Ryerson international exchange programs are set to resume in winter 2022 for inbound and outbound students — pending final decisions from international partner schools.
Ryerson notified students about the changes via email on Oct. 27.
The school is working with its exchange partners to determine which international schools can host Ryerson students and which schools will be sending students to Toronto.
“Staff members are currently working with partners and students to determine what options may be available as quickly as possible. Semester start dates of our partners vary. There is no single date in which everyone will have a response,” Ryerson said in an email statement.
International exchange programs for the winter semester were originally cancelled in September due to the blanket travel advisory issued by the federal government in March 2020.
This advisory was lifted for fully vaccinated travellers on Oct. 21.
Because of the late notice, some schools have announced they won’t be able to accommodate Ryerson students or send their students to Ryerson for the semester.
Fourth-year English student Alessia Dickson said she received notice that her school was one of those unable to host for the winter semester shortly after the initial email.
Dickson said she had already planned on not going, so it was fairly expected.
“I’m disappointed that my host school isn’t able to have me,” she said. “but I’m grateful to my exchange coordinator for trying their best to accommodate me and providing me with other resources to go abroad.”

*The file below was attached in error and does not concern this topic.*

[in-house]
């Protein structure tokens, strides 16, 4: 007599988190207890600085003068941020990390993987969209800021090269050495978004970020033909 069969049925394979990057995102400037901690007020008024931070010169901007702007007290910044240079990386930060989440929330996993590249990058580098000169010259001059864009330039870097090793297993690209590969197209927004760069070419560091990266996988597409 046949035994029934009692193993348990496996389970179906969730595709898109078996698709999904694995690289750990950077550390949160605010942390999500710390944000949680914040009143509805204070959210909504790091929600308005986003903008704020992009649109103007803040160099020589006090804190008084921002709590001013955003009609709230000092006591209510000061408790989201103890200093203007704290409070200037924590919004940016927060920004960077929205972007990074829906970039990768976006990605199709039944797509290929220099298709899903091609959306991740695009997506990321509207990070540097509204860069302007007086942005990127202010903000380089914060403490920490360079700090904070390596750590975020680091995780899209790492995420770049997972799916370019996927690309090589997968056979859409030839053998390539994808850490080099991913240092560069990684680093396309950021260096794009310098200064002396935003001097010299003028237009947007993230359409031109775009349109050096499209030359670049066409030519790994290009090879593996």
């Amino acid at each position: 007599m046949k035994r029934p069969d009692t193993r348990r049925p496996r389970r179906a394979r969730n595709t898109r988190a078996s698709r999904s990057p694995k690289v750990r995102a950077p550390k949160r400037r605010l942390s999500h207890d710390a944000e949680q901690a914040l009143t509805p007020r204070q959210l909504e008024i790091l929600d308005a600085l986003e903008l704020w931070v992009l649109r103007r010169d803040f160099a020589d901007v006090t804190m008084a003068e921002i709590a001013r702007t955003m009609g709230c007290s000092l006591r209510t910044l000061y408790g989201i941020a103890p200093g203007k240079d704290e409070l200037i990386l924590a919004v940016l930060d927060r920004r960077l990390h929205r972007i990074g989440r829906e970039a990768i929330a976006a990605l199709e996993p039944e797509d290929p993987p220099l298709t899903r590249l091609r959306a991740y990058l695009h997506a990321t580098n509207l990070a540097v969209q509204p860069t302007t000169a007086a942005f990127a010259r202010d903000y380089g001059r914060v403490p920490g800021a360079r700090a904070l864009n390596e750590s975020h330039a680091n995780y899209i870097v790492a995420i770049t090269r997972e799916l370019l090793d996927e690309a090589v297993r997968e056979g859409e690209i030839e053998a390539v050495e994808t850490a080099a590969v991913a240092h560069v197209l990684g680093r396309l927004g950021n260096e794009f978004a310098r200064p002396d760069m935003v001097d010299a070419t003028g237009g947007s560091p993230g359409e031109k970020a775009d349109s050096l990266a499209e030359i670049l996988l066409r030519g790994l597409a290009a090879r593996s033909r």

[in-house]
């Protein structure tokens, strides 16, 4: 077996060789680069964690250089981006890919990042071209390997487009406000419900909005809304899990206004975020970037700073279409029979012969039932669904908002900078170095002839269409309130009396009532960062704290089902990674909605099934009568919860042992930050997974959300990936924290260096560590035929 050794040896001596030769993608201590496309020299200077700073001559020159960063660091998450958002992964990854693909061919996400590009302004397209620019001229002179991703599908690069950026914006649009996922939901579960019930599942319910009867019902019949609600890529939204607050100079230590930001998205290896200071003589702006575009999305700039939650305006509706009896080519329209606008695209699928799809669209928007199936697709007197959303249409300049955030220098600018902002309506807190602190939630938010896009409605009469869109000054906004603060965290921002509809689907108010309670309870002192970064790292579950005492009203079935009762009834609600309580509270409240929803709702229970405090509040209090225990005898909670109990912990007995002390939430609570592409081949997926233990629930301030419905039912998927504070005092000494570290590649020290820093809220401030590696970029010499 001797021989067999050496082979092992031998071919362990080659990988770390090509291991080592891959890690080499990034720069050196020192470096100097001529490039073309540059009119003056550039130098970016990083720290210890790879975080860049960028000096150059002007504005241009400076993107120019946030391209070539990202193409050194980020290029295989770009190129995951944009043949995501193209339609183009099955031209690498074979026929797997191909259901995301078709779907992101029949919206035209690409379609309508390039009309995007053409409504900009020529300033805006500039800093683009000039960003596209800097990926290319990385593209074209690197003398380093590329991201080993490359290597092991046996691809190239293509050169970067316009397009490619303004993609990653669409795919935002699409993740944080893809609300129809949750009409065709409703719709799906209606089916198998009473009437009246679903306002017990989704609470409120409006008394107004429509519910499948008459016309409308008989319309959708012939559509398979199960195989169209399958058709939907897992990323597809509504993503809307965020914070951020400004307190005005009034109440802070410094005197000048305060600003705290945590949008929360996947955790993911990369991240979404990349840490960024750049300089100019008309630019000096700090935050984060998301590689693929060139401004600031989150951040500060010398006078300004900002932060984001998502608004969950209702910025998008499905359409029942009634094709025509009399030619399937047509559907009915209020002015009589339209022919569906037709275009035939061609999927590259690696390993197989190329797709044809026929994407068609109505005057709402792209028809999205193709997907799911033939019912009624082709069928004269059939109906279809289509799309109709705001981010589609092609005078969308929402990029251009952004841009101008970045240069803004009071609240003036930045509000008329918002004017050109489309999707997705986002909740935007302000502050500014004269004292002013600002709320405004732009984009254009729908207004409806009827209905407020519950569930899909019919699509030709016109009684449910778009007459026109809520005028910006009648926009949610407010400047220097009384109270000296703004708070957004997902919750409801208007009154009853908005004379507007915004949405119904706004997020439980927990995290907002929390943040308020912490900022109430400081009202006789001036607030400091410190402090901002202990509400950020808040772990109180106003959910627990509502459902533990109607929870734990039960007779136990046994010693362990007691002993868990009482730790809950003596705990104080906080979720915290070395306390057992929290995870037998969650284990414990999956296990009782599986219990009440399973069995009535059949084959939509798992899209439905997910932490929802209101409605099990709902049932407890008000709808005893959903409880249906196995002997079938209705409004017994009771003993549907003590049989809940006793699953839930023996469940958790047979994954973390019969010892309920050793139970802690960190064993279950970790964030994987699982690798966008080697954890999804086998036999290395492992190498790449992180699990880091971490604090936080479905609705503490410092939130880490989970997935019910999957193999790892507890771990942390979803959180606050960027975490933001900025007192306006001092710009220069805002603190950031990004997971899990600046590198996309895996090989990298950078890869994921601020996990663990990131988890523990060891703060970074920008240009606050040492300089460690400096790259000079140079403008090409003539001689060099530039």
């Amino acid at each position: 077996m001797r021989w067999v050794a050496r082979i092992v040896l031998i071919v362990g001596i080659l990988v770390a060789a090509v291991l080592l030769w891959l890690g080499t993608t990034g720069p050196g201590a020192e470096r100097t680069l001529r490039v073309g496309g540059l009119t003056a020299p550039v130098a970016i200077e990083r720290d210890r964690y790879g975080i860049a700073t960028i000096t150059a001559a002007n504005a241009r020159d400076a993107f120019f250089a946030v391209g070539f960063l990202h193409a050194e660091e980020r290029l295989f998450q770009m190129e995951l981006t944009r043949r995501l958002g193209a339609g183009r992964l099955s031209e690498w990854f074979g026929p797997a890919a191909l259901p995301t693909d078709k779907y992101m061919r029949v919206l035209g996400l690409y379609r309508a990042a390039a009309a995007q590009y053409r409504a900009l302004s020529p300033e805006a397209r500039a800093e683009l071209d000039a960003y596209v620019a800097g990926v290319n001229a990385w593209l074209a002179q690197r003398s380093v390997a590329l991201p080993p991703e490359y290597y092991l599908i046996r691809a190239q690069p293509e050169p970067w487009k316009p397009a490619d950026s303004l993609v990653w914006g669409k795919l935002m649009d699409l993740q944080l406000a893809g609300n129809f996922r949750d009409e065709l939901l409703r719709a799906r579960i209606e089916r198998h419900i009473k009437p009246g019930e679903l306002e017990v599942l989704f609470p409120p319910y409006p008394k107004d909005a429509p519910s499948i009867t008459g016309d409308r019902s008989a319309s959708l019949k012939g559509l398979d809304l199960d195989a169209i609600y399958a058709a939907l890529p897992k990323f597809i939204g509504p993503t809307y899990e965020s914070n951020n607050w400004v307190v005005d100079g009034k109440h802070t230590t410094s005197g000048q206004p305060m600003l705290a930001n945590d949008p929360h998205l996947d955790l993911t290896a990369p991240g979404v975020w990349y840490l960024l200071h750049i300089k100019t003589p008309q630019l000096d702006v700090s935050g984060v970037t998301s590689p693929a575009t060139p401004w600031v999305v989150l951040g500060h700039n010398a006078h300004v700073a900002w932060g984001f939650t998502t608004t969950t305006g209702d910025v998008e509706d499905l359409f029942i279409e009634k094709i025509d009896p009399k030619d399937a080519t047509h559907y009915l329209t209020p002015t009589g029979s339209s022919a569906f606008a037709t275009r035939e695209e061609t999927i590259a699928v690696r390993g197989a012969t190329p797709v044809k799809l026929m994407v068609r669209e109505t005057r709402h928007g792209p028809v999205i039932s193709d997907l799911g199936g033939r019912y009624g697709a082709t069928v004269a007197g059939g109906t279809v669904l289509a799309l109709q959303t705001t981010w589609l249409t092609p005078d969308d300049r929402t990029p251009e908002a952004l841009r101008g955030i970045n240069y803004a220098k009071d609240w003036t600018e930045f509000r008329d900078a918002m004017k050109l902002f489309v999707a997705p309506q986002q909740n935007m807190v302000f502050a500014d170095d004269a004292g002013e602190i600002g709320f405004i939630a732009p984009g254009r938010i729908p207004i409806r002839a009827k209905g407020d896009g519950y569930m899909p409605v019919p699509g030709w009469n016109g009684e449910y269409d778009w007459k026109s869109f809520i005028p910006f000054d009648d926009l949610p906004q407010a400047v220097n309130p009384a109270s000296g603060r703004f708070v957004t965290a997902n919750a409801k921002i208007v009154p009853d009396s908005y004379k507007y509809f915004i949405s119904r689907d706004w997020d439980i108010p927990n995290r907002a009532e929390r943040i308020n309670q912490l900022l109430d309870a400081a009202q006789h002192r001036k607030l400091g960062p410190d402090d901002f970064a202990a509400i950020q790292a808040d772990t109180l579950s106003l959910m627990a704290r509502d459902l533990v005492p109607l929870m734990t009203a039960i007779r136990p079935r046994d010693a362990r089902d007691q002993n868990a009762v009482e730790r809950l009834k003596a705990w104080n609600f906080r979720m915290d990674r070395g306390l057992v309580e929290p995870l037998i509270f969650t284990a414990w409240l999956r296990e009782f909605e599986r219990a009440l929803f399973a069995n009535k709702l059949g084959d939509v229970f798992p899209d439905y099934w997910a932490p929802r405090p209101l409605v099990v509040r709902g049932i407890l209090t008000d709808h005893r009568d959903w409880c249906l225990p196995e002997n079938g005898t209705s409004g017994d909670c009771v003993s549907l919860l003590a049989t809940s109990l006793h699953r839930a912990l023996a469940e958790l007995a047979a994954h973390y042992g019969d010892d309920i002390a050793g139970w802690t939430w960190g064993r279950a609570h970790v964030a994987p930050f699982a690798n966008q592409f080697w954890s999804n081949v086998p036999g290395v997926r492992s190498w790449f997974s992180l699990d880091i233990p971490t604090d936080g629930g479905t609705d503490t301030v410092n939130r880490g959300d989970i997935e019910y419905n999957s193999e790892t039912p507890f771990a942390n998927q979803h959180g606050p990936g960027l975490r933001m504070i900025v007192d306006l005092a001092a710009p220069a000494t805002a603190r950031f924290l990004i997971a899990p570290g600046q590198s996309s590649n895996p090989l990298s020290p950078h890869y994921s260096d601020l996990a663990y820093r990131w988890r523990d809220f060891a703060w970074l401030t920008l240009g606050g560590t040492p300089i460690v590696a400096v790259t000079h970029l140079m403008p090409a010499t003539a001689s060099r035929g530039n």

Dickson applied to a government-sponsored international work program called Swap.
She hopes to find a placement through Swap for summer 2022 instead of travelling abroad during the winter semester.
For students who don’t have a backup plan, the quick change means lots of decisions need to be made — and fast.
Rebecca Thompson, a fourth-year environment and urban sustainability student, said trying to make her decision has been causing her a lot of stress.
Thompson has just one week to decide if she’s going to Wageningen University & Research, a school in the Netherlands.
If she wants to go, she’ll need to choose her courses and submit her application by Nov. 8.
Before she can apply through Wageningen, however, she first needs to determine which courses will apply to her program.
This is done by submitting a study plan to her exchange coordinator for approval.
Thompson said that with an overwhelming amount to consider, she has been avoiding it altogether.
“When the hell else am I going to get to live in Europe for four months? But then also, we’ve been online for two years, and I really need to make connections with professors here in Toronto so that I can get letters of recommendation and possibly get jobs after or maybe go to grad school,” she said in one long breath.
The uncertainty of COVID-19 adds even more pressure, she said.
If she gets called back to Canada unexpectedly, like students were in 2020, she worries it could set her back on her path to graduation (in addition to being more expensive).
Even once Thompson is accepted she’ll have to apply for her visa, find housing and book travel plans. It’s a lot to do while also trying to focus on fall classes, she said.
“The biggest thing in my mind right now is forming some sort of base for what I’m going to be doing after,” she said. “I haven’t really learned all that much in the last two years, which is like half of my undergrad. So I feel like this last semester is super important for shaping the future for me in a professional sense.”